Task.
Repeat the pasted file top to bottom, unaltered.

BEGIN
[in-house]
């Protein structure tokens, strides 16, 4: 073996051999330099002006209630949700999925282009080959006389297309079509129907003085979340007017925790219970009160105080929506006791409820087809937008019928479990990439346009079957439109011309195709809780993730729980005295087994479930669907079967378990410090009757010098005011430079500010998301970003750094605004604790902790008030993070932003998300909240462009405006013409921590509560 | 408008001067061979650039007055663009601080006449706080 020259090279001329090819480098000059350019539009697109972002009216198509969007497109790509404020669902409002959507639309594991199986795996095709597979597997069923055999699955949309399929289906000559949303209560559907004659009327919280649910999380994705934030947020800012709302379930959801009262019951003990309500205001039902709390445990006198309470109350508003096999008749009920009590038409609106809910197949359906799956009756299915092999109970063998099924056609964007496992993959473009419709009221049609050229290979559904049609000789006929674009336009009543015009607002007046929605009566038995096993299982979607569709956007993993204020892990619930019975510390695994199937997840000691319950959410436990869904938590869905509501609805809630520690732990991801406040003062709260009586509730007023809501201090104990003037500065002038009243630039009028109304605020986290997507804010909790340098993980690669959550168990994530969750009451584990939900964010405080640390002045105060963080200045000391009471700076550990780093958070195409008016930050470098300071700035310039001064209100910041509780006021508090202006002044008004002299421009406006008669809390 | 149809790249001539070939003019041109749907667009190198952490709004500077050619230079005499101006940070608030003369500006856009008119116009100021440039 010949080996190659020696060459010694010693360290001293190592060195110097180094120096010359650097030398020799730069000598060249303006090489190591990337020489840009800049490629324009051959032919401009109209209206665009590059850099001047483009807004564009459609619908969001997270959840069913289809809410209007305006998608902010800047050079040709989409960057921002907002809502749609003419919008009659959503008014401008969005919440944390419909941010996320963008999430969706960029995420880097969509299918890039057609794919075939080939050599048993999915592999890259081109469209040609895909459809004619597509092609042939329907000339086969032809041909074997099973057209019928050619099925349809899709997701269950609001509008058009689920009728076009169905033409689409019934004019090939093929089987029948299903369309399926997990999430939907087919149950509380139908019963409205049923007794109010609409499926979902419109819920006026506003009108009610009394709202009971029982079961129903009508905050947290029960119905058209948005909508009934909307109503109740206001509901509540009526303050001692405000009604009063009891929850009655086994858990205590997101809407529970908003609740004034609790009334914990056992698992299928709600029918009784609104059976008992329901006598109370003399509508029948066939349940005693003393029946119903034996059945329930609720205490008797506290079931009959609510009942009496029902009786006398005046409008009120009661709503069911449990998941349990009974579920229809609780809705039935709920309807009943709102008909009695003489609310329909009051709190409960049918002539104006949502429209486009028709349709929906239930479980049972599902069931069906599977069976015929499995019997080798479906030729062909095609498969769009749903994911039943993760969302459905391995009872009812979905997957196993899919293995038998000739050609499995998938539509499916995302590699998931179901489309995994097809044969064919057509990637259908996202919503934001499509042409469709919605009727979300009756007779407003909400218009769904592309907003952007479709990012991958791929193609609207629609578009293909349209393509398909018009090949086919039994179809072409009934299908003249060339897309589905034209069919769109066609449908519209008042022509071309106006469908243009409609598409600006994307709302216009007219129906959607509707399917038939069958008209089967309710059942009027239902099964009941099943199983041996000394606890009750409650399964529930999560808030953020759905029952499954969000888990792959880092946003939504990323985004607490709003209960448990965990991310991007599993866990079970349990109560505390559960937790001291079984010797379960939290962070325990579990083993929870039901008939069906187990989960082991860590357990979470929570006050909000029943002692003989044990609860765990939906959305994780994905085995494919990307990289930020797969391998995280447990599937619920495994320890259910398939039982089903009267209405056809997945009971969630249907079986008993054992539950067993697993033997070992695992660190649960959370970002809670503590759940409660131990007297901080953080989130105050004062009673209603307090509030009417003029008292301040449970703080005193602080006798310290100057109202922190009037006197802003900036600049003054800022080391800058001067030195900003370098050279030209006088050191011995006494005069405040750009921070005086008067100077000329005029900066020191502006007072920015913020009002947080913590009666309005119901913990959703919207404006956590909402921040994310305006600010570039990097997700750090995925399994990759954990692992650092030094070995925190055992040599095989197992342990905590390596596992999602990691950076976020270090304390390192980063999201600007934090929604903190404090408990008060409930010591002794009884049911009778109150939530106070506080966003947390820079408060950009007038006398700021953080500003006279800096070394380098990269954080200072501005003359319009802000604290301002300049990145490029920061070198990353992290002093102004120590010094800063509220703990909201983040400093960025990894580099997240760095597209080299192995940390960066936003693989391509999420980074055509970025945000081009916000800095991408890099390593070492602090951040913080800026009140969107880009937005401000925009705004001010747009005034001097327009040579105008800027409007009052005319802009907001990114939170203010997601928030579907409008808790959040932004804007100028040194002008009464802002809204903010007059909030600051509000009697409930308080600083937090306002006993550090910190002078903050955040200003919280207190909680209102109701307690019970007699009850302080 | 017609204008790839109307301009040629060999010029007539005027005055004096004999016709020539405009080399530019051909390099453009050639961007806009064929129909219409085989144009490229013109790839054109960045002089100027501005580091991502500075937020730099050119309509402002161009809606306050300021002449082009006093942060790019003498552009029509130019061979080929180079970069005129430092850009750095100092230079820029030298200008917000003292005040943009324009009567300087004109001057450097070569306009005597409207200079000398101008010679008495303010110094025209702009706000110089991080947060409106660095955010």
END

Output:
[in-house]
């Protein structure tokens, strides 16, 4: 073996051999330099002006209630949700999925282009080959006389297309079509129907003085979340007017925790219970009160105080929506006791409820087809937008019928479990990439346009079957439109011309195709809780993730729980005295087994479930669907079967378990410090009757010098005011430079500010998301970003750094605004604790902790008030993070932003998300909240462009405006013409921590509560 | 408008001067061979650039007055663009601080006449706080 020259090279001329090819480098000059350019539009697109972002009216198509969007497109790509404020669902409002959507639309594991199986795996095709597979597997069923055999699955949309399929289906000559949303209560559907004659009327919280649910999380994705934030947020800012709302379930959801009262019951003990309500205001039902709390445990006198309470109350508003096999008749009920009590038409609106809910197949359906799956009756299915092999109970063998099924056609964007496992993959473009419709009221049609050229290979559904049609000789006929674009336009009543015009607002007046929605009566038995096993299982979607569709956007993993204020892990619930019975510390695994199937997840000691319950959410436990869904938590869905509501609805809630520690732990991801406040003062709260009586509730007023809501201090104990003037500065002038009243630039009028109304605020986290997507804010909790340098993980690669959550168990994530969750009451584990939900964010405080640390002045105060963080200045000391009471700076550990780093958070195409008016930050470098300071700035310039001064209100910041509780006021508090202006002044008004002299421009406006008669809390 | 149809790249001539070939003019041109749907667009190198952490709004500077050619230079005499101006940070608030003369500006856009008119116009100021440039 010949080996190659020696060459010694010693360290001293190592060195110097180094120096010359650097030398020799730069000598060249303006090489190591990337020489840009800049490629324009051959032919401009109209209206665009590059850099001047483009807004564009459609619908969001997270959840069913289809809410209007305006998608902010800047050079040709989409960057921002907002809502749609003419919008009659959503008014401008969005919440944390419909941010996320963008999430969706960029995420880097969509299918890039057609794919075939080939050599048993999915592999890259081109469209040609895909459809004619597509092609042939329907000339086969032809041909074997099973057209019928050619099925349809899709997701269950609001509008058009689920009728076009169905033409689409019934004019090939093929089987029948299903369309399926997990999430939907087919149950509380139908019963409205049923007794109010609409499926979902419109819920006026506003009108009610009394709202009971029982079961129903009508905050947290029960119905058209948005909508009934909307109503109740206001509901509540009526303050001692405000009604009063009891929850009655086994858990205590997101809407529970908003609740004034609790009334914990056992698992299928709600029918009784609104059976008992329901006598109370003399509508029948066939349940005693003393029946119903034996059945329930609720205490008797506290079931009959609510009942009496029902009786006398005046409008009120009661709503069911449990998941349990009974579920229809609780809705039935709920309807009943709102008909009695003489609310329909009051709190409960049918002539104006949502429209486009028709349709929906239930479980049972599902069931069906599977069976015929499995019997080798479906030729062909095609498969769009749903994911039943993760969302459905391995009872009812979905997957196993899919293995038998000739050609499995998938539509499916995302590699998931179901489309995994097809044969064919057509990637259908996202919503934001499509042409469709919605009727979300009756007779407003909400218009769904592309907003952007479709990012991958791929193609609207629609578009293909349209393509398909018009090949086919039994179809072409009934299908003249060339897309589905034209069919769109066609449908519209008042022509071309106006469908243009409609598409600006994307709302216009007219129906959607509707399917038939069958008209089967309710059942009027239902099964009941099943199983041996000394606890009750409650399964529930999560808030953020759905029952499954969000888990792959880092946003939504990323985004607490709003209960448990965990991310991007599993866990079970349990109560505390559960937790001291079984010797379960939290962070325990579990083993929870039901008939069906187990989960082991860590357990979470929570006050909000029943002692003989044990609860765990939906959305994780994905085995494919990307990289930020797969391998995280447990599937619920495994320890259910398939039982089903009267209405056809997945009971969630249907079986008993054992539950067993697993033997070992695992660190649960959370970002809670503590759940409660131990007297901080953080989130105050004062009673209603307090509030009417003029008292301040449970703080005193602080006798310290100057109202922190009037006197802003900036600049003054800022080391800058001067030195900003370098050279030209006088050191011995006494005069405040750009921070005086008067100077000329005029900066020191502006007072920015913020009002947080913590009666309005119901913990959703919207404006956590909402921040994310305006600010570039990097997700750090995925399994990759954990692992650092030094070995925190055992040599095989197992342990905590390596596992999602990691950076976020270090304390390192980063999201600007934090929604903190404090408990008060409930010591002794009884049911009778109150939530106070506080966003947390820079408060950009007038006398700021953080500003006279800096070394380098990269954080200072501005003359319009802000604290301002300049990145490029920061070198990353992290002093102004120590010094800063509220703990909201983040400093960025990894580099997240760095597209080299192995940390960066936003693989391509999420980074055509970025945000081009916000800095991408890099390593070492602090951040913080800026009140969107880009937005401000925009705004001010747009005034001097327009040579105008800027409007009052005319802009907001990114939170203010997601928030579907409008808790959040932004804007100028040194002008009464802002809204903010007059909030600051509000009697409930308080600083937090306002006993550090910190002078903050955040200003919280207190909680209102109701307690019970007699009850302080 | 017609204008790839109307301009040629060999010029007539005027005055004096004999016709020539405009080399530019051909390099453009050639961007806009064929129909219409085989144009490229013109790839054109960045002089100027501005580091991502500075937020730099050119309509402002161009809606306050300021002449082009006093942060790019003498552009029509130019061979080929180079970069005129430092850009750095100092230079820029030298200008917000003292005040943009324009009567300087004109001057450097070569306009005597409207200079000398101008010679008495303010110094025209702009706000110089991080947060409106660095955010």